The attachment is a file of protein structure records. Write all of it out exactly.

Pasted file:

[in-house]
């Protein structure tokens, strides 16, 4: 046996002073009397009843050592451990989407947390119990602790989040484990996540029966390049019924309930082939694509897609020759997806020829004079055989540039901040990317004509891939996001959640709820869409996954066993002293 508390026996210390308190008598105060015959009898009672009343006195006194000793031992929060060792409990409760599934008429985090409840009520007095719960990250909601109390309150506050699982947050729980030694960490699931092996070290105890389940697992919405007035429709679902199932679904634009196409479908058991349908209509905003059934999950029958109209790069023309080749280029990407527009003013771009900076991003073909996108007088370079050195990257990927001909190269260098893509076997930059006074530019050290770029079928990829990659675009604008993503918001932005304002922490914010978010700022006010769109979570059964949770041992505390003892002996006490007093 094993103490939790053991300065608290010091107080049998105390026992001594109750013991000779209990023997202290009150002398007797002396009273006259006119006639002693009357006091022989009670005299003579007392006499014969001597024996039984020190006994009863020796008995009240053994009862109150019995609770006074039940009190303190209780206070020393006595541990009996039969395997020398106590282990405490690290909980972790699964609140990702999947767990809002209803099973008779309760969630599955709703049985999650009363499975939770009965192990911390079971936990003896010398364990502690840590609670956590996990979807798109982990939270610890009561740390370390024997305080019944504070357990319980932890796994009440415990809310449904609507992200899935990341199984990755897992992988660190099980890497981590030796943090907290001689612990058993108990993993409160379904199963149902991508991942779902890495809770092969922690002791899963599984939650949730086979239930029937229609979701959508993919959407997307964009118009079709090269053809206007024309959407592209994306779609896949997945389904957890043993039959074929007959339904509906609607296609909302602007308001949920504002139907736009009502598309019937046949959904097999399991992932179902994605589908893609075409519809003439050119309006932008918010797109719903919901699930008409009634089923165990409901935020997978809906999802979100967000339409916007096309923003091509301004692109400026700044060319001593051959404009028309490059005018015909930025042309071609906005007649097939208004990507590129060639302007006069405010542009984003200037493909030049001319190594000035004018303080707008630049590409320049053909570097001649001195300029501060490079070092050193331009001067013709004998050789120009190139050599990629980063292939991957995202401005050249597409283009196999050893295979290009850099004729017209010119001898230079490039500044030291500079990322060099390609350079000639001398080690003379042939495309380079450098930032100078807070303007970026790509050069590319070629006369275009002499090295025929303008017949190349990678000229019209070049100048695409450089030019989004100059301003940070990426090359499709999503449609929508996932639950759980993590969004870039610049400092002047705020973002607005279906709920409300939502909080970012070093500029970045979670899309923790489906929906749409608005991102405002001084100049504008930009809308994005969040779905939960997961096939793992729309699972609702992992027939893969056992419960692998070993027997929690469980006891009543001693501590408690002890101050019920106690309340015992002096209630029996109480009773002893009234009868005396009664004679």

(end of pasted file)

[in-house]
């Protein structure tokens, strides 16, 4: 046996002073009397009843050592451990989407947390119990602790989040484990996540029966390049019924309930082939694509897609020759997806020829004079055989540039901040990317004509891939996001959640709820869409996954066993002293 508390026996210390308190008598105060015959009898009672009343006195006194000793031992929060060792409990409760599934008429985090409840009520007095719960990250909601109390309150506050699982947050729980030694960490699931092996070290105890389940697992919405007035429709679902199932679904634009196409479908058991349908209509905003059934999950029958109209790069023309080749280029990407527009003013771009900076991003073909996108007088370079050195990257990927001909190269260098893509076997930059006074530019050290770029079928990829990659675009604008993503918001932005304002922490914010978010700022006010769109979570059964949770041992505390003892002996006490007093 094993103490939790053991300065608290010091107080049998105390026992001594109750013991000779209990023997202290009150002398007797002396009273006259006119006639002693009357006091022989009670005299003579007392006499014969001597024996039984020190006994009863020796008995009240053994009862109150019995609770006074039940009190303190209780206070020393006595541990009996039969395997020398106590282990405490690290909980972790699964609140990702999947767990809002209803099973008779309760969630599955709703049985999650009363499975939770009965192990911390079971936990003896010398364990502690840590609670956590996990979807798109982990939270610890009561740390370390024997305080019944504070357990319980932890796994009440415990809310449904609507992200899935990341199984990755897992992988660190099980890497981590030796943090907290001689612990058993108990993993409160379904199963149902991508991942779902890495809770092969922690002791899963599984939650949730086979239930029937229609979701959508993919959407997307964009118009079709090269053809206007024309959407592209994306779609896949997945389904957890043993039959074929007959339904509906609607296609909302602007308001949920504002139907736009009502598309019937046949959904097999399991992932179902994605589908893609075409519809003439050119309006932008918010797109719903919901699930008409009634089923165990409901935020997978809906999802979100967000339409916007096309923003091509301004692109400026700044060319001593051959404009028309490059005018015909930025042309071609906005007649097939208004990507590129060639302007006069405010542009984003200037493909030049001319190594000035004018303080707008630049590409320049053909570097001649001195300029501060490079070092050193331009001067013709004998050789120009190139050599990629980063292939991957995202401005050249597409283009196999050893295979290009850099004729017209010119001898230079490039500044030291500079990322060099390609350079000639001398080690003379042939495309380079450098930032100078807070303007970026790509050069590319070629006369275009002499090295025929303008017949190349990678000229019209070049100048695409450089030019989004100059301003940070990426090359499709999503449609929508996932639950759980993590969004870039610049400092002047705020973002607005279906709920409300939502909080970012070093500029970045979670899309923790489906929906749409608005991102405002001084100049504008930009809308994005969040779905939960997961096939793992729309699972609702992992027939893969056992419960692998070993027997929690469980006891009543001693501590408690002890101050019920106690309340015992002096209630029996109480009773002893009234009868005396009664004679």